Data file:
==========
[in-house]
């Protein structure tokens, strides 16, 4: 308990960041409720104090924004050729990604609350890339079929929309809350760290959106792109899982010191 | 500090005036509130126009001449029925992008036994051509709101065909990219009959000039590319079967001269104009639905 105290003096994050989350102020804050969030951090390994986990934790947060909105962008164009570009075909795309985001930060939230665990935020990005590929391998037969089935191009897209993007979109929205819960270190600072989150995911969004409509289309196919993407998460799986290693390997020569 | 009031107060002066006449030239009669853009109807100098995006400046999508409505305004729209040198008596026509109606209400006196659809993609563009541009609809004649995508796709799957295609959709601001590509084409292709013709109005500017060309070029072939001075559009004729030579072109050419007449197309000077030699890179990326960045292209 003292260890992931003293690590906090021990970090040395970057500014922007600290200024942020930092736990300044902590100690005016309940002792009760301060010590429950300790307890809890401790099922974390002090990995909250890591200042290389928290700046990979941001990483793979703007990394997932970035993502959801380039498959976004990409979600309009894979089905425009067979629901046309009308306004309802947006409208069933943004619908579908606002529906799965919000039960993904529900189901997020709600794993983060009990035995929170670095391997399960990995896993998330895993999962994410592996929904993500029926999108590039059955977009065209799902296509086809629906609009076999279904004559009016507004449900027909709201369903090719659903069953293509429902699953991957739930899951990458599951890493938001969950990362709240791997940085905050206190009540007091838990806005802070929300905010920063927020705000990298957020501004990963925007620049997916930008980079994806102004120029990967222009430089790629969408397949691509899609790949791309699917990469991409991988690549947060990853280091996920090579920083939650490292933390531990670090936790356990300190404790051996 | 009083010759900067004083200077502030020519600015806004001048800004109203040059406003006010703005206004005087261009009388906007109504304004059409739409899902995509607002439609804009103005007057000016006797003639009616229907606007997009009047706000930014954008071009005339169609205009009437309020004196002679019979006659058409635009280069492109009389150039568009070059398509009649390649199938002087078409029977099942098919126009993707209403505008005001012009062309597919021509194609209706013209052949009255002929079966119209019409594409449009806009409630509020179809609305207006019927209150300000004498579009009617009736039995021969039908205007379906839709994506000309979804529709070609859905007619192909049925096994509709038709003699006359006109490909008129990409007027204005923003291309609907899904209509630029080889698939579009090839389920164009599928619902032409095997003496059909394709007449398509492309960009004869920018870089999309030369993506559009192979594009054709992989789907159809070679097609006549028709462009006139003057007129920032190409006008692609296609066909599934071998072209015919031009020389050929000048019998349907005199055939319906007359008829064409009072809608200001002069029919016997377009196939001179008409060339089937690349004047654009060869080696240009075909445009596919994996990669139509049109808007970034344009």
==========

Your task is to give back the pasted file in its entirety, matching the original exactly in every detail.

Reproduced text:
[in-house]
């Protein structure tokens, strides 16, 4: 308990960041409720104090924004050729990604609350890339079929929309809350760290959106792109899982010191 | 500090005036509130126009001449029925992008036994051509709101065909990219009959000039590319079967001269104009639905 105290003096994050989350102020804050969030951090390994986990934790947060909105962008164009570009075909795309985001930060939230665990935020990005590929391998037969089935191009897209993007979109929205819960270190600072989150995911969004409509289309196919993407998460799986290693390997020569 | 009031107060002066006449030239009669853009109807100098995006400046999508409505305004729209040198008596026509109606209400006196659809993609563009541009609809004649995508796709799957295609959709601001590509084409292709013709109005500017060309070029072939001075559009004729030579072109050419007449197309000077030699890179990326960045292209 003292260890992931003293690590906090021990970090040395970057500014922007600290200024942020930092736990300044902590100690005016309940002792009760301060010590429950300790307890809890401790099922974390002090990995909250890591200042290389928290700046990979941001990483793979703007990394997932970035993502959801380039498959976004990409979600309009894979089905425009067979629901046309009308306004309802947006409208069933943004619908579908606002529906799965919000039960993904529900189901997020709600794993983060009990035995929170670095391997399960990995896993998330895993999962994410592996929904993500029926999108590039059955977009065209799902296509086809629906609009076999279904004559009016507004449900027909709201369903090719659903069953293509429902699953991957739930899951990458599951890493938001969950990362709240791997940085905050206190009540007091838990806005802070929300905010920063927020705000990298957020501004990963925007620049997916930008980079994806102004120029990967222009430089790629969408397949691509899609790949791309699917990469991409991988690549947060990853280091996920090579920083939650490292933390531990670090936790356990300190404790051996 | 009083010759900067004083200077502030020519600015806004001048800004109203040059406003006010703005206004005087261009009388906007109504304004059409739409899902995509607002439609804009103005007057000016006797003639009616229907606007997009009047706000930014954008071009005339169609205009009437309020004196002679019979006659058409635009280069492109009389150039568009070059398509009649390649199938002087078409029977099942098919126009993707209403505008005001012009062309597919021509194609209706013209052949009255002929079966119209019409594409449009806009409630509020179809609305207006019927209150300000004498579009009617009736039995021969039908205007379906839709994506000309979804529709070609859905007619192909049925096994509709038709003699006359006109490909008129990409007027204005923003291309609907899904209509630029080889698939579009090839389920164009599928619902032409095997003496059909394709007449398509492309960009004869920018870089999309030369993506559009192979594009054709992989789907159809070679097609006549028709462009006139003057007129920032190409006008692609296609066909599934071998072209015919031009020389050929000048019998349907005199055939319906007359008829064409009072809608200001002069029919016997377009196939001179008409060339089937690349004047654009060869080696240009075909445009596919994996990669139509049109808007970034344009």